I was recently talking with a friend about how our local land trust organization, the Couchiching Conservancy, works to protect nature.
My friend responded by saying they never really thought of themselves as an environmentalist, but then added, “Now that I have kids, and we’re facing a climate crisis, I am definitely paying more attention.”
I think many of us are not only paying attention, but feel driven to do something about the impact of the climate crisis and the loss of biodiversity on our planet. Some of the negative effects of our changing climate are clearly evident when we read daily news stories about fires, floods and other increasingly common natural disasters. But what about biodiversity? Why should we care?
According to the World Wide Fund for Nature website, “biological diversity is the resource upon which families, communities, nations and future generations depend. It is the link between all organisms on Earth, binding each into an interdependent ecosystem, in which all species have their role. It is the web of life.” The United Nations Climate Action website states, “Biodiversity forms the web of life that we depend on for so many things” — food, water, medicine, a stable climate, economic growth, among others.
Biodiversity loss is caused by humans’ use of land, but also by climate change. Ecosystems have been altered causing many species and natural resources to be at risk or become extinct.
The good news is we have a powerful tool to fight against the threats of climate change and biodiversity loss — nature. This is where the Couchiching Conservancy comes in. By protecting natural habitats, the organization is supporting a nature-based solution to help mitigate the destructive effects of the climate crisis.
“Our focus has always been on preserving vital habitat,” explained Dorthea Hangaard, executive director of the Couchiching Conservancy, “but the challenge has never been greater because of the climate crisis and the development pressures on our region.”
The conservancy has developed a long-term protection strategy that has identified areas that will make the biggest impact in protecting crucial habitat and threatened species. One of those areas is a corridor east of Lake Couchiching that runs from the Carden Alvar region through the Black River Wildlands and Queen Elizabeth II Wildlands Provincial Park. (See map.)
In an effort to protect and steward this important natural habitat, the conservancy has created a corridors campaign with a goal to raise $1.4 million. Thanks to generous supporters and donors, the organization is close to realizing this goal. To date, the campaign has helped to protect six new nature reserves. Currently, the conservancy has an opportunity to gain another significant property that will make a huge impact on building this important corridor.
“We have been working with a local landowner to acquire the Morton Prairie Alvar,” explained Tanya Clark, fundraising and engagement manager with the conservancy. “It is particularly important to us because of the larger size (400 acres) and its connection to two other nature reserves. Not only is the property home to globally rare alvar habitat and species; it also contains a wide variety of ecosystems including forests, grasslands and wetlands. It is one of those properties that is so important for our communities. It helps reduce flooding, helps store carbon and is a nature-based solution to our changing climate.”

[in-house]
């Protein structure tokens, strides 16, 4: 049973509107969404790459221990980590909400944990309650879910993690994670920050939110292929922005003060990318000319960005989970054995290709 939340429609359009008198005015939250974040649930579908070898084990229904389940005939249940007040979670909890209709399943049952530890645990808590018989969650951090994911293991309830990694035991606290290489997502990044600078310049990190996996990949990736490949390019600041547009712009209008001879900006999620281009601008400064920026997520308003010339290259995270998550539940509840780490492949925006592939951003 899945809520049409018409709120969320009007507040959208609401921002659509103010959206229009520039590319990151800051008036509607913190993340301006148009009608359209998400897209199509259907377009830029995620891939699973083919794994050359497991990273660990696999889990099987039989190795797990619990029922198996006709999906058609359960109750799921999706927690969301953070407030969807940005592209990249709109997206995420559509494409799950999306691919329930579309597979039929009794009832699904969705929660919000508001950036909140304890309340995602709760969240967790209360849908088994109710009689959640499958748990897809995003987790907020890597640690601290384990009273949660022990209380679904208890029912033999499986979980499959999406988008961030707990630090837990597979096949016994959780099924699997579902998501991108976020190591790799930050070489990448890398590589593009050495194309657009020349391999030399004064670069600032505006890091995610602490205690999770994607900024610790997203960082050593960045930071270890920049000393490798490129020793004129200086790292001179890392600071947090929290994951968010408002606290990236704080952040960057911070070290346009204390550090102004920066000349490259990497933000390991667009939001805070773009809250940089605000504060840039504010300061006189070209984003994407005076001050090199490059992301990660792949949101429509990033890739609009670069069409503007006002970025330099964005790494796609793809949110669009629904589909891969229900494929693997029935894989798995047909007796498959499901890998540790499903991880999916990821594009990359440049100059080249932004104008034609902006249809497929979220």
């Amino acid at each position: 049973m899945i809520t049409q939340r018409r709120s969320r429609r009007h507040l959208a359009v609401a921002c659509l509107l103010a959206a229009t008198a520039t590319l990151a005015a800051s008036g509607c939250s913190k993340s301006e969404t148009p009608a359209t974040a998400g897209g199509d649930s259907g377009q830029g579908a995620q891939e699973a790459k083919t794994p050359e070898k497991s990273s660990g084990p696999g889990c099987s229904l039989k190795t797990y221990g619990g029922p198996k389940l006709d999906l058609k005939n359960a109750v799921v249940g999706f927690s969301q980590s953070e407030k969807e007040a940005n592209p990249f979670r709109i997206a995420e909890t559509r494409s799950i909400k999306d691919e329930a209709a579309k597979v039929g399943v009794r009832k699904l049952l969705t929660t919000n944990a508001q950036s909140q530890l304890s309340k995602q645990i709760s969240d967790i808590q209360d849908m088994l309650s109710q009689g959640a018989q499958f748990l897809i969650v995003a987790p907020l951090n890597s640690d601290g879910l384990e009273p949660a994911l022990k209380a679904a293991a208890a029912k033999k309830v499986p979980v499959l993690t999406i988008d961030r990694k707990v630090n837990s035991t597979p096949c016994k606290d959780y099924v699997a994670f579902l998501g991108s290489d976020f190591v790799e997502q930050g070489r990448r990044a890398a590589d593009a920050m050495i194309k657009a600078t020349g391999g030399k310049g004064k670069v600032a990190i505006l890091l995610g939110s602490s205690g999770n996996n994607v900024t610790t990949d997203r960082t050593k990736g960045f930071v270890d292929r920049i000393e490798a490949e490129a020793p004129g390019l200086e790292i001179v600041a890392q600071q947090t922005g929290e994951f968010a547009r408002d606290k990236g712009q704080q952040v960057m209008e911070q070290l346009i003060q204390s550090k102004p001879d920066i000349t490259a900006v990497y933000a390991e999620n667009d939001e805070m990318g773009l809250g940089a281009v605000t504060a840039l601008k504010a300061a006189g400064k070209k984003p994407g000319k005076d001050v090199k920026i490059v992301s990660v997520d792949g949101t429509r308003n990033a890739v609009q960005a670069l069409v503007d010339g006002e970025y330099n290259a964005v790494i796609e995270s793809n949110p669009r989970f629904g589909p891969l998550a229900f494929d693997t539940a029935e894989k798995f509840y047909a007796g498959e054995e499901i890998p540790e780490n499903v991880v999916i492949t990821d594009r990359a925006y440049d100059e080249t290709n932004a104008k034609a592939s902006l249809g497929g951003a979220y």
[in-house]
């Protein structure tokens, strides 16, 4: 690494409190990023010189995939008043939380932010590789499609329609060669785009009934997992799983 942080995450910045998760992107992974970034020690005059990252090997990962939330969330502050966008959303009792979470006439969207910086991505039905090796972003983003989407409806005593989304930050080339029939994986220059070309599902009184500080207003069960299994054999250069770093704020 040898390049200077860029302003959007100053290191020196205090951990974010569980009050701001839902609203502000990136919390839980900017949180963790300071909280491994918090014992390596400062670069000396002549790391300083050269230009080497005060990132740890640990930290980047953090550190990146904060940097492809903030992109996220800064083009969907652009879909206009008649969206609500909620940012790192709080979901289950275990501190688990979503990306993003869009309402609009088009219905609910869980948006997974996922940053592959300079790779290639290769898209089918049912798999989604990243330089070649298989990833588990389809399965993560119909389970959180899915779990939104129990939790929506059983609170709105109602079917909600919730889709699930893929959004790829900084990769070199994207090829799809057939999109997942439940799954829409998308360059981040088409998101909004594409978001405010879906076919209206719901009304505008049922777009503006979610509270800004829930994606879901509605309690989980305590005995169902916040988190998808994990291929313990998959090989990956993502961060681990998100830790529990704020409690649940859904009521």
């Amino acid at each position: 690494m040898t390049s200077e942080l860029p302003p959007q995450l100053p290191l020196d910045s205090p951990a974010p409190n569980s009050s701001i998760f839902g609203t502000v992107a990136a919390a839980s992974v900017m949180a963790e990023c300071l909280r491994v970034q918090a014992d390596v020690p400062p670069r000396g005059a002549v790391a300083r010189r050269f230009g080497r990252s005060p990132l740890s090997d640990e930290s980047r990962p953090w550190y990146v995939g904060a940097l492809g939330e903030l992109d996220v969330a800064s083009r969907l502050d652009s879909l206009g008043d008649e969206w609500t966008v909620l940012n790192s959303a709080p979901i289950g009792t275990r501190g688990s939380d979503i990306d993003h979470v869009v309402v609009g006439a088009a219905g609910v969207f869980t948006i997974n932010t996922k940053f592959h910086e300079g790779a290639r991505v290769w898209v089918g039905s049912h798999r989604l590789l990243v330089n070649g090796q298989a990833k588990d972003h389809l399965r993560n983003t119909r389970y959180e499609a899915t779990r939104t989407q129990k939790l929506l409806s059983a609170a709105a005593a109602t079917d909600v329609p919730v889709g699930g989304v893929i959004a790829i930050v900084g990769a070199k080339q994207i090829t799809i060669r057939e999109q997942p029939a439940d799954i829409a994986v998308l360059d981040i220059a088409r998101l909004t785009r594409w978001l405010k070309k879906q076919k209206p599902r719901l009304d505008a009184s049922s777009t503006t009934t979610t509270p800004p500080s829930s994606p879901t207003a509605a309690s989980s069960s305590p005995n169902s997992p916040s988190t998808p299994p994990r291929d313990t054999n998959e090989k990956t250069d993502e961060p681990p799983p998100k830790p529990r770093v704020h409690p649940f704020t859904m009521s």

Couchiching Conservancy volunteer Doug Varty, who chairs the organization’s development committee, is proud of how the conservancy has protected some of our natural and wilderness areas, and he encourages support from the community.
“I believe it is our responsibility as Canadians to preserve these natural areas for many reasons, including protecting biodiversity, reducing the impacts of climate change and protecting them for future generations to enjoy,” he said.
“We are extremely fortunate to have a large supporter base and many people who want to help us protect local wilderness. We need to raise $632,000 for the Morton Prairie Alvar. That covers the cost of the land, a stewardship endowment and other costs such as fencing, signage and other ongoing maintenance,” added Clark.
“When donors contribute to a fundraising campaign such as this one, they often feel that their gift is doing a lot more than what they could do on their own. When we see forests, wetlands and alvars being destroyed, it can make you feel hopeless, but by connecting with others, you can really make a difference.”
The conservancy is already well on the way to raising the money needed to secure the Morton Prairie Alvar but has $271,000 left to go. To learn more about the property and how you can support the corridors campaign, visit the Couchiching Conservancy website.